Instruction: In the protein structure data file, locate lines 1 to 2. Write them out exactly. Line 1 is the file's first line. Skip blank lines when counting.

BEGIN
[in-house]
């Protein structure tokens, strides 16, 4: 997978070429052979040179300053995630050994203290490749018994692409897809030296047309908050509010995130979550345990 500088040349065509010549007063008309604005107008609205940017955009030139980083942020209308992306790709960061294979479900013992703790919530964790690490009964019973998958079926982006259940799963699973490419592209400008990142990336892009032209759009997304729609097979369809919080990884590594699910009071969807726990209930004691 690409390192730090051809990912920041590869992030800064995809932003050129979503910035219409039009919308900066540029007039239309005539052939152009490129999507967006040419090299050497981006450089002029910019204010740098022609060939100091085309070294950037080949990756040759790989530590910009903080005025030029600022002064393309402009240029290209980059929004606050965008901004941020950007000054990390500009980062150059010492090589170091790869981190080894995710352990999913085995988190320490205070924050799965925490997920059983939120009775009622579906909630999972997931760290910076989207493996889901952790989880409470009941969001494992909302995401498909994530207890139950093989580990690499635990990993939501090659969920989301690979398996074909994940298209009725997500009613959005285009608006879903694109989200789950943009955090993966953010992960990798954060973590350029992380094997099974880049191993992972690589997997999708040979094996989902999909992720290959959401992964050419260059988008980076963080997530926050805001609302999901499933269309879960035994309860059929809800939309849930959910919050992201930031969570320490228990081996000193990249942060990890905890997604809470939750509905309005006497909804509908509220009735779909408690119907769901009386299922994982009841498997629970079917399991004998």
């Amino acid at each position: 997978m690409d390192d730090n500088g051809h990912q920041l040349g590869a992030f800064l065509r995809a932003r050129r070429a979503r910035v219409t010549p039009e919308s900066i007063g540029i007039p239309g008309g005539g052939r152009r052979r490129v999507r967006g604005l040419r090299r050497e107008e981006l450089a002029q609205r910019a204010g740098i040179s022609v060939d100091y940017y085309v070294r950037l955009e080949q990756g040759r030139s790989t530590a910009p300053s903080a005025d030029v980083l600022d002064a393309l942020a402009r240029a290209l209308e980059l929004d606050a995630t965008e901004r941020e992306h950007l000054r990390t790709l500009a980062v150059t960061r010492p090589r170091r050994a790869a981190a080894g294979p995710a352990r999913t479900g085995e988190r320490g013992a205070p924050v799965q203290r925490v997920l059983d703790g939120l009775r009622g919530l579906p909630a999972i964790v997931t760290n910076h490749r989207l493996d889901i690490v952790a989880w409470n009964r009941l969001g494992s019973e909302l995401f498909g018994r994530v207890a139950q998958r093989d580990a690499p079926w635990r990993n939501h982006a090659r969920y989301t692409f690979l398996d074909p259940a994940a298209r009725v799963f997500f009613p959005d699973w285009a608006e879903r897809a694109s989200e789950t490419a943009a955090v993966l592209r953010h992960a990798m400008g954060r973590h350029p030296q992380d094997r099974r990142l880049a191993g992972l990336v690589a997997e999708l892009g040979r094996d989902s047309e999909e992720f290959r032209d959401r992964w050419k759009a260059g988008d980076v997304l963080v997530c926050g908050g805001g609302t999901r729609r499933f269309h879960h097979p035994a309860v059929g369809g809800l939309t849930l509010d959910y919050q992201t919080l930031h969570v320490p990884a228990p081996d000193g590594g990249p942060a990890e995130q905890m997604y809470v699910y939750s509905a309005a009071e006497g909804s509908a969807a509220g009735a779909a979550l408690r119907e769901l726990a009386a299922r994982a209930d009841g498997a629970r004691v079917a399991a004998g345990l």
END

[in-house]
């Protein structure tokens, strides 16, 4: 997978070429052979040179300053995630050994203290490749018994692409897809030296047309908050509010995130979550345990 500088040349065509010549007063008309604005107008609205940017955009030139980083942020209308992306790709960061294979479900013992703790919530964790690490009964019973998958079926982006259940799963699973490419592209400008990142990336892009032209759009997304729609097979369809919080990884590594699910009071969807726990209930004691 690409390192730090051809990912920041590869992030800064995809932003050129979503910035219409039009919308900066540029007039239309005539052939152009490129999507967006040419090299050497981006450089002029910019204010740098022609060939100091085309070294950037080949990756040759790989530590910009903080005025030029600022002064393309402009240029290209980059929004606050965008901004941020950007000054990390500009980062150059010492090589170091790869981190080894995710352990999913085995988190320490205070924050799965925490997920059983939120009775009622579906909630999972997931760290910076989207493996889901952790989880409470009941969001494992909302995401498909994530207890139950093989580990690499635990990993939501090659969920989301690979398996074909994940298209009725997500009613959005285009608006879903694109989200789950943009955090993966953010992960990798954060973590350029992380094997099974880049191993992972690589997997999708040979094996989902999909992720290959959401992964050419260059988008980076963080997530926050805001609302999901499933269309879960035994309860059929809800939309849930959910919050992201930031969570320490228990081996000193990249942060990890905890997604809470939750509905309005006497909804509908509220009735779909408690119907769901009386299922994982009841498997629970079917399991004998």